January 28, 2008
Weathering the Coming Storm
By Senator Lena C. Taylor
Many Wisconsin residents are no stranger to buckling down and tightening their belt straps. With the loss of key industries in our state, we have struggled to reposition ourselves to keep food on the table. As individuals, we have begun to re-tool, re-educate, and re-evaluate our priorities, making hard decisions between needs and wants. And now we know, we are not alone.
Recent reports indicate that America’s is in the midst of an economic downturn, looking for ways to inject much needed life into our national economy. Wisconsin, like many other states, is preparing to weather the coming storm. In efforts to address the changing winds, we have moved to cut our state’s taxing and spending. It may not be enough to stave of the effects of a recession entirely, but will hopefully allow us to emerge from the looming economic clouds with key state services intact.
As a state, we will have to make due with less revenue and figure out the best way to more efficiently spend the money we have. Already taking steps to deal with a possible $300–400 million budget shortfall, Governor Doyle and legislators will continue to look for the best ways to get Wisconsin residents through this period. Often programming cuts are discussed and we all begin to look for areas to trim some fat. I am hopeful that we will also look for some proactive ways to better position Wisconsinites to compete for limited positions and advance in under-represented fields.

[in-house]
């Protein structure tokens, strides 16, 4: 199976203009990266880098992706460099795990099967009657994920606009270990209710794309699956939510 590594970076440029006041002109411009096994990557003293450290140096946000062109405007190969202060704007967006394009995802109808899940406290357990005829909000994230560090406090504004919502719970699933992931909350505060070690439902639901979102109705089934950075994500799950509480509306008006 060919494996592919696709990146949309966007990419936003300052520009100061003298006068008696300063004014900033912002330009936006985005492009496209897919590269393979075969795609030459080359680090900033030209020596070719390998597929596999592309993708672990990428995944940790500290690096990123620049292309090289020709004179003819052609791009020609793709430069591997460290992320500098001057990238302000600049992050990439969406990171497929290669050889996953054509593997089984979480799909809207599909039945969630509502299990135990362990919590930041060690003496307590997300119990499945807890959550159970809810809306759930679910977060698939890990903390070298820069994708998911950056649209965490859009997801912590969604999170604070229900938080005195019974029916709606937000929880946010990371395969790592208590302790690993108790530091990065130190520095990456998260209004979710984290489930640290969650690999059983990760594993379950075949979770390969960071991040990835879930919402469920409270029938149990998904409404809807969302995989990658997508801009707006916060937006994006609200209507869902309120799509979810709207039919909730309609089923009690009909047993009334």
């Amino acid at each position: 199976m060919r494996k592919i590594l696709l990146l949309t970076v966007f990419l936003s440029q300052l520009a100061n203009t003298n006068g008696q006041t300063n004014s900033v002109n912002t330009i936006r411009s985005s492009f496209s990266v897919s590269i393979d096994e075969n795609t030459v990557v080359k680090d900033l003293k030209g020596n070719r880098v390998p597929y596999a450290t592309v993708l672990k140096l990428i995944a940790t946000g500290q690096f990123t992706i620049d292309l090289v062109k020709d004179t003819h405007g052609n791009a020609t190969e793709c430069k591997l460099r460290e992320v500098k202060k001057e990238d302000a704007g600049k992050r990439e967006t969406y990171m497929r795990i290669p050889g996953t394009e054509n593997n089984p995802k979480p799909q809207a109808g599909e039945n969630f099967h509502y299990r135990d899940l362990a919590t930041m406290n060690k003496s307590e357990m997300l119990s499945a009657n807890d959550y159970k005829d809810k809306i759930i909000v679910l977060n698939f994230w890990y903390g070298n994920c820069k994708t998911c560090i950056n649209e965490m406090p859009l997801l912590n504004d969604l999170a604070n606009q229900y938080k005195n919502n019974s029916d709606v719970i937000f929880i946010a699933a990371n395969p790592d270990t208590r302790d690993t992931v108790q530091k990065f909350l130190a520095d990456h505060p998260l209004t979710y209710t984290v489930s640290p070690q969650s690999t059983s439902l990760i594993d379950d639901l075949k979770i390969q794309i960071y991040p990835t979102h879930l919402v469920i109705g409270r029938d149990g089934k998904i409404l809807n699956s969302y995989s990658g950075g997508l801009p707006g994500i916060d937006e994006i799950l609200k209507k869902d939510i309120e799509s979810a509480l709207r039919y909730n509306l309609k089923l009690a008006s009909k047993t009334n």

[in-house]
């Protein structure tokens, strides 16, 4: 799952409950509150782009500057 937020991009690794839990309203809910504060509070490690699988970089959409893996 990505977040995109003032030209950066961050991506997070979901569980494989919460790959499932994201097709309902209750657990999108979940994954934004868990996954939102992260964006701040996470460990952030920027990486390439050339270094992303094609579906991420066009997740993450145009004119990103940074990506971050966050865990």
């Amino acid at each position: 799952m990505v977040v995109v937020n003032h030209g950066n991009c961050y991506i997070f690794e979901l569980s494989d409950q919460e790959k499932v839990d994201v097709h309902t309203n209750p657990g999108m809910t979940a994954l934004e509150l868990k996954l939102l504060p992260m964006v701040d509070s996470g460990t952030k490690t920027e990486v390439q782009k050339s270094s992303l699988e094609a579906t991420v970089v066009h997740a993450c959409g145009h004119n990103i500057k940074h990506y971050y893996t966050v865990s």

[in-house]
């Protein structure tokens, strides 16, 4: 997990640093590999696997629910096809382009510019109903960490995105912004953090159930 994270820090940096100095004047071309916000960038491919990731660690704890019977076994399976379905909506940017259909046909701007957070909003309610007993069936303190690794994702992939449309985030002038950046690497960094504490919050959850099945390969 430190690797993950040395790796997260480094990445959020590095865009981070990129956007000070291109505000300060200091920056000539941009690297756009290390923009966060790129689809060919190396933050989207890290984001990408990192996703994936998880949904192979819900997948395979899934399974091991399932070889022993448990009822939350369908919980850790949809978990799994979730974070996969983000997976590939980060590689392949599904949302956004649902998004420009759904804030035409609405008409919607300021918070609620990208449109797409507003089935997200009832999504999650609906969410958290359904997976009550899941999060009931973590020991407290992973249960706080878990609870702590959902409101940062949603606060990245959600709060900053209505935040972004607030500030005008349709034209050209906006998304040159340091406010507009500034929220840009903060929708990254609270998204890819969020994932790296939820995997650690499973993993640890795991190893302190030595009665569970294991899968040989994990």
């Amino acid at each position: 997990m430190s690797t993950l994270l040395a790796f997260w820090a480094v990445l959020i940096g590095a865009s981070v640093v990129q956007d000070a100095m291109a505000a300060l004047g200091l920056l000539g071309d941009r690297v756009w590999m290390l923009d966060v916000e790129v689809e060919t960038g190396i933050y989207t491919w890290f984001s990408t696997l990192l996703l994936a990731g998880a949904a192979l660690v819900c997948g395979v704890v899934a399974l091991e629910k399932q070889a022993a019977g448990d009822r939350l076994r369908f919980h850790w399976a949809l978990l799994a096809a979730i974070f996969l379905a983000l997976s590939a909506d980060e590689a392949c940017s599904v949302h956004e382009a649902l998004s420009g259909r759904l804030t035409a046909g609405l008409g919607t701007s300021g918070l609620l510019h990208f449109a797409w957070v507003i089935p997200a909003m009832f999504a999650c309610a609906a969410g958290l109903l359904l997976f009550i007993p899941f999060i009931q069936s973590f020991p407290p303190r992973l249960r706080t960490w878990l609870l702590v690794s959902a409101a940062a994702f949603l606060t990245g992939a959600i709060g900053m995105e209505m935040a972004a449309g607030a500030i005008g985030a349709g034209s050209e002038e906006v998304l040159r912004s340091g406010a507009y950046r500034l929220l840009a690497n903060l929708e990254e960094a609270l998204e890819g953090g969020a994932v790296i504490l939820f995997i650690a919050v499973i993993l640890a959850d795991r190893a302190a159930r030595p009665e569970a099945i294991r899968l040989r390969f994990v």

One area we can make better investments in is education. In recent years, we’ve spent billions of dollars to reduce class sizes, improve infrastructure, and redesign curricula, with the goal of raising our children’s performance. Better schools are important. However, if the goal is to not only improve performance and create a competent and well balanced workforce, studies show that efforts are also needed outside the classroom. Statistically, we get the biggest educational bang for our buck by investing in early childhood programs, after-school and summer programming, healthcare, and housing for children around Wisconsin. By focusing on socioeconomic factors, along with educational reform, we can get better results for a fraction of the money we currently spend.
On the other end of the spectrum, we must also look at what we spend on corrections in this state. Since 1990, Wisconsin’s prison population has more than doubled, thanks chiefly to an increase in drug- and alcohol-related offenses. But incarceration isn’t an effective way to treat these problems. At an annual cost of $28,000 per prisoner, it’s also obscenely expensive. Instead of simply warehousing drug and alcohol offenders, we should divert prison funding into community-based substance abuse treatment. Investing in community-based AODA programs could save up to $43 million, free up space and resources in our correctional institutions, and give thousands of non-violent offenders the meaningful help they need to deal with their problems. We need this group of potential tax payers back on their feet and contributing to Wisconsin’s growth.
The evidence supporting these proposals has been available for years, but we haven’t acted on it. The coming months will require us to think creatively and broadly. It won’t be easy, but the good news is that economic improvement and government efficiency aren’t partisan issues.